Children's Hospital Colorado

Celiac Disease in Children

What is celiac disease?

Celiac disease is an autoimmune disorder that damages the small intestine. It is estimated that between 1% and 3% of people could have celiac disease, but most remain undiagnosed.

Some children with celiac disease have many symptoms, including diarrhea, constipation, abdominal pain, bloating, nausea, vomiting, poor growth, fatigue, and mood and behavior problems. Others have minimal or no symptoms despite having significant damage to their intestines.

The disease is triggered when children with certain genetic risk factors eat gluten, a protein found in wheat, rye and barley. People aren’t born with celiac disease, but they might be born with the genes that put them at risk for getting it.

What causes celiac disease?

Researchers have identified two genes that put children at high risk for celiac disease: HLA-DQ2 and DQ8. Both genes are common, with about 40% of the population in the United States having one or both of the genes. However, only a small subset of people with these genes will go on to develop celiac disease over time as they eat a regular diet that includes gluten.

Celiac disease can be triggered by a viral illness or by developing another autoimmune disease first. Other times, the trigger is not clear. Ongoing research may help us better understand why some people who are risk for celiac disease develop it while others do not.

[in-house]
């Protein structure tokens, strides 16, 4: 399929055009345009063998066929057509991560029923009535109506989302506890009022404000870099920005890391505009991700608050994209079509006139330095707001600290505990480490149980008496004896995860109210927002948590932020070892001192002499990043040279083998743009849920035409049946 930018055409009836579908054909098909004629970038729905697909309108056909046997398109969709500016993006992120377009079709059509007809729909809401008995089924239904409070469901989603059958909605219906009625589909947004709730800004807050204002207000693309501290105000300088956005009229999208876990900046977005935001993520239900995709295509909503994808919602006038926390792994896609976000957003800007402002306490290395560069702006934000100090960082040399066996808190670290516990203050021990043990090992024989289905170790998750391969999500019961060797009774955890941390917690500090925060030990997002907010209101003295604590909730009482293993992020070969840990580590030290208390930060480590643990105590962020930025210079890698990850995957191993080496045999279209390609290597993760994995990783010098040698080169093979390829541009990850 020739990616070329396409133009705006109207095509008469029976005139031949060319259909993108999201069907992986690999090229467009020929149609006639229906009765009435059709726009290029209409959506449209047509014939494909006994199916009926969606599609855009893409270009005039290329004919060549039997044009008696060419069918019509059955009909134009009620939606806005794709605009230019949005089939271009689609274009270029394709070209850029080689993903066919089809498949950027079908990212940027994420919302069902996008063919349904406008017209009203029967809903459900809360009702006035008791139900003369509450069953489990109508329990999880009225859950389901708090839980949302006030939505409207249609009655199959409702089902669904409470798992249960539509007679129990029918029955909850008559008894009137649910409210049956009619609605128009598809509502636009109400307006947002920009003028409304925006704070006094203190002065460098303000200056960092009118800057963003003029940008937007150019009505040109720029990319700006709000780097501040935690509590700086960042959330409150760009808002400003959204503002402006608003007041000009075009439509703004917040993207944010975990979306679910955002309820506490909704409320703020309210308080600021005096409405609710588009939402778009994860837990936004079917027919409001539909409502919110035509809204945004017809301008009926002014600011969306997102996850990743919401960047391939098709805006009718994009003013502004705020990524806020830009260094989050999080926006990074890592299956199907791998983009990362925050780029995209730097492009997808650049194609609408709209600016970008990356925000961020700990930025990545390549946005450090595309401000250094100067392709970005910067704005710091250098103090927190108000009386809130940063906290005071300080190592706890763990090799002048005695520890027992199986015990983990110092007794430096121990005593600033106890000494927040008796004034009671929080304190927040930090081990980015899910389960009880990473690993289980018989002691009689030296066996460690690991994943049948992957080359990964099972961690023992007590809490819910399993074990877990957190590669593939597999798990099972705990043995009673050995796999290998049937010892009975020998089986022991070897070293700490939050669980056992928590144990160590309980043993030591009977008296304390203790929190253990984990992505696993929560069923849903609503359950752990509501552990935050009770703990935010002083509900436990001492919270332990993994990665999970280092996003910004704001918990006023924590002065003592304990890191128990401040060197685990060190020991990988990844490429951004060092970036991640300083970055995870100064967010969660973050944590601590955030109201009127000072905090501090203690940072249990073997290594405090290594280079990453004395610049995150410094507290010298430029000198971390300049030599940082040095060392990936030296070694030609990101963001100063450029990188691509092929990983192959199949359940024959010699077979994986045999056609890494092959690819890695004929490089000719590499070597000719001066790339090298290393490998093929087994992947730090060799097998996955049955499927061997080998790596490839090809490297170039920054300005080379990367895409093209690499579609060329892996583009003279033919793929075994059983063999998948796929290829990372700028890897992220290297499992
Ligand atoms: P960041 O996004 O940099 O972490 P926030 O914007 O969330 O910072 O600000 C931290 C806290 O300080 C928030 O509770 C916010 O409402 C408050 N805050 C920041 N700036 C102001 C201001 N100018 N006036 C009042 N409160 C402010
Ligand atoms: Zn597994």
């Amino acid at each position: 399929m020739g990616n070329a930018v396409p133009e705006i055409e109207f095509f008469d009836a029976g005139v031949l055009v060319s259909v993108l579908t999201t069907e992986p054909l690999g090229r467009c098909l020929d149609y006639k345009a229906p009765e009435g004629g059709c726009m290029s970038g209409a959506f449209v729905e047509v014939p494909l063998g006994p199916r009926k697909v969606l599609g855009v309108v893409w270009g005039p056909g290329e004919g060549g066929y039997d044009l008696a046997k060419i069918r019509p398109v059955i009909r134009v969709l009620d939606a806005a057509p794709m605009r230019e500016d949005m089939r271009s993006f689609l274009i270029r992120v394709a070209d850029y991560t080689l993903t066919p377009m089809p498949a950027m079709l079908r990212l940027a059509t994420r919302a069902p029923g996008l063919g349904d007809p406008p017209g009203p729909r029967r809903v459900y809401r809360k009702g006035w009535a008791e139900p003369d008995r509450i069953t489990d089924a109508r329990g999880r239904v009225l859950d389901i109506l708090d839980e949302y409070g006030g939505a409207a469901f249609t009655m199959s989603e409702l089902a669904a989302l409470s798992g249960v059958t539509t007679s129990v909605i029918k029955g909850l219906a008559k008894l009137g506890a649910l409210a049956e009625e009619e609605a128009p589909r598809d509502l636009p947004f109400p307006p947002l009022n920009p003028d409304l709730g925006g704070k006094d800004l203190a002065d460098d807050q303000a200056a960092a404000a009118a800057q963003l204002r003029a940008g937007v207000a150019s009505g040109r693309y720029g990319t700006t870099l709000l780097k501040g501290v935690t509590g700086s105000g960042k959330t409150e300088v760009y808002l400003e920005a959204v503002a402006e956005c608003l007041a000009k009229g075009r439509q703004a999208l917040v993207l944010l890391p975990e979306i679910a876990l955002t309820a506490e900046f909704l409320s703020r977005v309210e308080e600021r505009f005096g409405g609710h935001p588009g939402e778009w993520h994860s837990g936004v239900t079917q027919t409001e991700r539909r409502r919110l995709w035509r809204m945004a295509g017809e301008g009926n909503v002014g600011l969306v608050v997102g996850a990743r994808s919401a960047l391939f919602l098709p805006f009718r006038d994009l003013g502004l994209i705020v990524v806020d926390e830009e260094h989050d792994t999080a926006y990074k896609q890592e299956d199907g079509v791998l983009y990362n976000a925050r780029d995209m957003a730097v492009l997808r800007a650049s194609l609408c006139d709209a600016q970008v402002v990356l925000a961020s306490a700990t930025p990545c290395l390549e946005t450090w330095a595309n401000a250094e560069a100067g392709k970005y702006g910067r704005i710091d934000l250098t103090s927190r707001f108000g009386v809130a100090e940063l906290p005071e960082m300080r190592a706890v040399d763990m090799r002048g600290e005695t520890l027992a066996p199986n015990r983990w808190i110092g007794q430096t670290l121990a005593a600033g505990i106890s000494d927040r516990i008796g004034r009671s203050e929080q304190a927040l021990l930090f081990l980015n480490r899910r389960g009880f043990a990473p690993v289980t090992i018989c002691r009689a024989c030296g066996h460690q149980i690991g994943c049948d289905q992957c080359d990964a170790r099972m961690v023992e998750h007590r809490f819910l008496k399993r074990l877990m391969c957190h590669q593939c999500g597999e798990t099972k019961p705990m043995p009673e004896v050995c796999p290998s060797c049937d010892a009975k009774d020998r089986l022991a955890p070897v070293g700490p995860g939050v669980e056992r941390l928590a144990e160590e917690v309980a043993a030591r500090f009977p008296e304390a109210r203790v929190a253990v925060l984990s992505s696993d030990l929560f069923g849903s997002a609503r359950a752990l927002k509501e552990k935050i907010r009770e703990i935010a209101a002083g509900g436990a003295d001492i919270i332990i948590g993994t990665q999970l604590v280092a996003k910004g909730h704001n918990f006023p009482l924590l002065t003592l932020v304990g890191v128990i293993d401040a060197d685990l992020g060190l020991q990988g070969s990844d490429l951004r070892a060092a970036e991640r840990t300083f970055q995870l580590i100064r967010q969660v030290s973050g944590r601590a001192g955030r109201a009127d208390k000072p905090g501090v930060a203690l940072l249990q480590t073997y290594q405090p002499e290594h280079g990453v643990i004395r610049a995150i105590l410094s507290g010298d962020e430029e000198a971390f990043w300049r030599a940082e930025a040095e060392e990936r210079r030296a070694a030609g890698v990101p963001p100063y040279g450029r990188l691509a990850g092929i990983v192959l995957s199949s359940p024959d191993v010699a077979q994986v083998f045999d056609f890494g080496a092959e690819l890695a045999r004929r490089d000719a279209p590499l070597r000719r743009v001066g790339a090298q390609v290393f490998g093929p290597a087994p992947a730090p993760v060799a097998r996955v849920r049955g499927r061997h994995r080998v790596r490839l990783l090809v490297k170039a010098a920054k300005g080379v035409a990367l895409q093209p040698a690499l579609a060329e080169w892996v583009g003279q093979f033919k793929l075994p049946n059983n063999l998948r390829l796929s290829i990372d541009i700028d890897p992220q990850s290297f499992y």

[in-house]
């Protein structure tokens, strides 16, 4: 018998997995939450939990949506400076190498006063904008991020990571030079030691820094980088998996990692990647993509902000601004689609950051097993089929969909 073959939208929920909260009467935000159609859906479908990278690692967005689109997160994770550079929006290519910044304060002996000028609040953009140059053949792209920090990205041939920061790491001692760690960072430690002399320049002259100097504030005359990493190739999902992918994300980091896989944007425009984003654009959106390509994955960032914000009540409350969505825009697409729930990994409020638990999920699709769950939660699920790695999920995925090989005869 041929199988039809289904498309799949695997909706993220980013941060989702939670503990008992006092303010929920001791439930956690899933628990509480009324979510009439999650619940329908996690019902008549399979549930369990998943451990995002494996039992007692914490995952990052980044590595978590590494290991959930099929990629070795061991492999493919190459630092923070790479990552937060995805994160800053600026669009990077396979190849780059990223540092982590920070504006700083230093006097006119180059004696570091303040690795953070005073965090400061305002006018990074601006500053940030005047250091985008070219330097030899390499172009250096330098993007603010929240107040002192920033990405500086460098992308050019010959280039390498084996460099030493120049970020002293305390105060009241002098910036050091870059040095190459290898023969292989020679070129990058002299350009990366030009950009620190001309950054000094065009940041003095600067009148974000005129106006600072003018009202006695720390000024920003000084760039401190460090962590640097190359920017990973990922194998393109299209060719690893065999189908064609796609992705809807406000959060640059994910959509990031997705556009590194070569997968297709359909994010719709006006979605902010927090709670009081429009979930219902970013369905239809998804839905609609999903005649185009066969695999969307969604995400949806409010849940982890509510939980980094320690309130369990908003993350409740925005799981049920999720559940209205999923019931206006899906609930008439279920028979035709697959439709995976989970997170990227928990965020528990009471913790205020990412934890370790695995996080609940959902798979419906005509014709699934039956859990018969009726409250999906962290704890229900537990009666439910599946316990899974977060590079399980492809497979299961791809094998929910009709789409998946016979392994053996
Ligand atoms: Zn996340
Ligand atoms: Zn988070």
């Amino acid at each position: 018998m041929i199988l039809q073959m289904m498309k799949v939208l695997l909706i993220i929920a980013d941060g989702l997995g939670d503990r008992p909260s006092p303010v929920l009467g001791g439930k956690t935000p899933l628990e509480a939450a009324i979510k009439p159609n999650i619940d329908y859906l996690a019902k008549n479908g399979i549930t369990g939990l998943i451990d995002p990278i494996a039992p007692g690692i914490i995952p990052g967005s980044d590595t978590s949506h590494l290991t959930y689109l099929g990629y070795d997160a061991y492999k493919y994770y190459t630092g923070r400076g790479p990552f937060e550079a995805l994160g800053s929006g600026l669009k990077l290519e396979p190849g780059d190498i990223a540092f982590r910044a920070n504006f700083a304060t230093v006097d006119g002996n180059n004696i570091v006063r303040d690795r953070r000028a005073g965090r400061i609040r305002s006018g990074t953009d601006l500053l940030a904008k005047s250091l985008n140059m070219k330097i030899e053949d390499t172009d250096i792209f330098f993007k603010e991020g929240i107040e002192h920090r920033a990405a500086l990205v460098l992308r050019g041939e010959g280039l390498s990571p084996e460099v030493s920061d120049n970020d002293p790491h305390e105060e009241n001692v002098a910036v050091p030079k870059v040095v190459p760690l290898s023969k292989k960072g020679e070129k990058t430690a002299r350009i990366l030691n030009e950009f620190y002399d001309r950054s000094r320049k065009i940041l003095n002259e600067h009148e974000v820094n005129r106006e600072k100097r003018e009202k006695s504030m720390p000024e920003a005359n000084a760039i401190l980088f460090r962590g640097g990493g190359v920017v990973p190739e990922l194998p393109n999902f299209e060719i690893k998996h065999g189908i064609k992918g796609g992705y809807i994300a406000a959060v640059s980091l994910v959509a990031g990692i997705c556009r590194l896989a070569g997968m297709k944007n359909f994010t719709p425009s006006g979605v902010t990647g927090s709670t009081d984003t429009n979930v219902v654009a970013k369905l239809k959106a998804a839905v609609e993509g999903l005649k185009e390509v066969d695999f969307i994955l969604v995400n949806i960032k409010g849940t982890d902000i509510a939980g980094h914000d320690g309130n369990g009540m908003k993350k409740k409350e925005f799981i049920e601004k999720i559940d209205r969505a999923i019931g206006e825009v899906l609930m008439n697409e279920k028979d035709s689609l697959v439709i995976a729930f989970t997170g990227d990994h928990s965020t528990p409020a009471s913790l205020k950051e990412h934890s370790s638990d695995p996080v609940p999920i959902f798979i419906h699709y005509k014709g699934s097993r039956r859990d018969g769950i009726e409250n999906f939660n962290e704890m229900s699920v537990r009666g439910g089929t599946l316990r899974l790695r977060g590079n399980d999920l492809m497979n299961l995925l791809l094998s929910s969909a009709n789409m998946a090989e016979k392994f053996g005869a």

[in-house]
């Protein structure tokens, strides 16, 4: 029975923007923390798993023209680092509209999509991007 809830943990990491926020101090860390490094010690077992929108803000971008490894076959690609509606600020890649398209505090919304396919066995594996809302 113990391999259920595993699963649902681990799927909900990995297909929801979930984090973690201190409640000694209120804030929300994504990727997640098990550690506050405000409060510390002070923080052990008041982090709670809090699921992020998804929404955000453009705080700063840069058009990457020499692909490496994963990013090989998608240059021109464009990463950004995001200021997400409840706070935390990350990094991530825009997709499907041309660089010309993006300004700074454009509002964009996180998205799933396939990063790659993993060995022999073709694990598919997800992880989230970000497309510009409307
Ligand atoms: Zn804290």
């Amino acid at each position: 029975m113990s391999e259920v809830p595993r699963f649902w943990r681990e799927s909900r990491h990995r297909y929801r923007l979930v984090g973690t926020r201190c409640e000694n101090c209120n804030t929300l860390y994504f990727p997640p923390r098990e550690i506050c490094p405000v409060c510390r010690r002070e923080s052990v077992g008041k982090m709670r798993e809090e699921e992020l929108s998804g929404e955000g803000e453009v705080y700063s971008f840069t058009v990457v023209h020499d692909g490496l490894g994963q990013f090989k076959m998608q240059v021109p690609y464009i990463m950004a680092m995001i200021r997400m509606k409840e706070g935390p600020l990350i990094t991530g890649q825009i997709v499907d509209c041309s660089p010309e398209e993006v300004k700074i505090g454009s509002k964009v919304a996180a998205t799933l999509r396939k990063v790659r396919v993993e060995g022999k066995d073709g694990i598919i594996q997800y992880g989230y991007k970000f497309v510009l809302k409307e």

Who gets celiac disease?

Since the genes are so common in the general population, many people are at risk of possibly developing celiac disease. However, individuals with type 1 diabetes, autoimmune thyroid disease (Hashimoto’s or Graves’ disease), and first-degree relatives of someone with celiac disease have a higher risk.

People with these risk factors should be screened for celiac disease, even if they do not have symptoms. Other groups at increased risk include people with Down syndrome or other genetic conditions, as well as selective IgA deficiency. We recommend screening every one to three years for first-degree relatives who are under 18 years old and screening every five years for first-degree relatives who are over 18 years old.

Helpful resources

What are the signs and symptoms of celiac disease in children?

The symptoms for celiac disease are different for different people. Some children may grow poorly or have trouble gaining weight and can be very sick with vomiting, diarrhea, abdominal pain, and irritability or other mood and behavior problems. Other children may have minimal symptoms. Symptoms like progressive bone thinning or iron deficiency may not become apparent until adulthood.

What tests are used to diagnose celiac disease in children?